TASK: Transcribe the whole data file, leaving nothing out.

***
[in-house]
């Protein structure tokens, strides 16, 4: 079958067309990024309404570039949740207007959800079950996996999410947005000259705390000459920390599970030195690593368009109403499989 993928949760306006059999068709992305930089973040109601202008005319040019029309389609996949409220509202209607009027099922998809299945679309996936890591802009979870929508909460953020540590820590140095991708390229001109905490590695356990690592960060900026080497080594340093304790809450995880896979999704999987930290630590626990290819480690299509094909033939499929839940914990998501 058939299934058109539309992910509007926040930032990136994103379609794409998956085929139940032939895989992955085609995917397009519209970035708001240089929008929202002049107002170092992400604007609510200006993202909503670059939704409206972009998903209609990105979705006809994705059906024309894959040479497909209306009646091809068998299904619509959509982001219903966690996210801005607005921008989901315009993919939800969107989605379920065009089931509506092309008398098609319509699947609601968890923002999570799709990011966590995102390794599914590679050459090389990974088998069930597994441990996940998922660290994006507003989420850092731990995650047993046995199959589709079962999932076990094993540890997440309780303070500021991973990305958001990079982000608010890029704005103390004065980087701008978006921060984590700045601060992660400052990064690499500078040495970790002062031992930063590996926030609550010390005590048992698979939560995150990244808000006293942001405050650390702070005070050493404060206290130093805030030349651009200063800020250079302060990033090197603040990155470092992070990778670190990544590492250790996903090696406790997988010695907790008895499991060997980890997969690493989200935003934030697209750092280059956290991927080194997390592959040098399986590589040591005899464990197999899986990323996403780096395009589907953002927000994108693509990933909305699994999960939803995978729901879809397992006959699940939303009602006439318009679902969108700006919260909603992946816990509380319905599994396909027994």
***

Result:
[in-house]
């Protein structure tokens, strides 16, 4: 079958067309990024309404570039949740207007959800079950996996999410947005000259705390000459920390599970030195690593368009109403499989 993928949760306006059999068709992305930089973040109601202008005319040019029309389609996949409220509202209607009027099922998809299945679309996936890591802009979870929508909460953020540590820590140095991708390229001109905490590695356990690592960060900026080497080594340093304790809450995880896979999704999987930290630590626990290819480690299509094909033939499929839940914990998501 058939299934058109539309992910509007926040930032990136994103379609794409998956085929139940032939895989992955085609995917397009519209970035708001240089929008929202002049107002170092992400604007609510200006993202909503670059939704409206972009998903209609990105979705006809994705059906024309894959040479497909209306009646091809068998299904619509959509982001219903966690996210801005607005921008989901315009993919939800969107989605379920065009089931509506092309008398098609319509699947609601968890923002999570799709990011966590995102390794599914590679050459090389990974088998069930597994441990996940998922660290994006507003989420850092731990995650047993046995199959589709079962999932076990094993540890997440309780303070500021991973990305958001990079982000608010890029704005103390004065980087701008978006921060984590700045601060992660400052990064690499500078040495970790002062031992930063590996926030609550010390005590048992698979939560995150990244808000006293942001405050650390702070005070050493404060206290130093805030030349651009200063800020250079302060990033090197603040990155470092992070990778670190990544590492250790996903090696406790997988010695907790008895499991060997980890997969690493989200935003934030697209750092280059956290991927080194997390592959040098399986590589040591005899464990197999899986990323996403780096395009589907953002927000994108693509990933909305699994999960939803995978729901879809397992006959699940939303009602006439318009679902969108700006919260909603992946816990509380319905599994396909027994």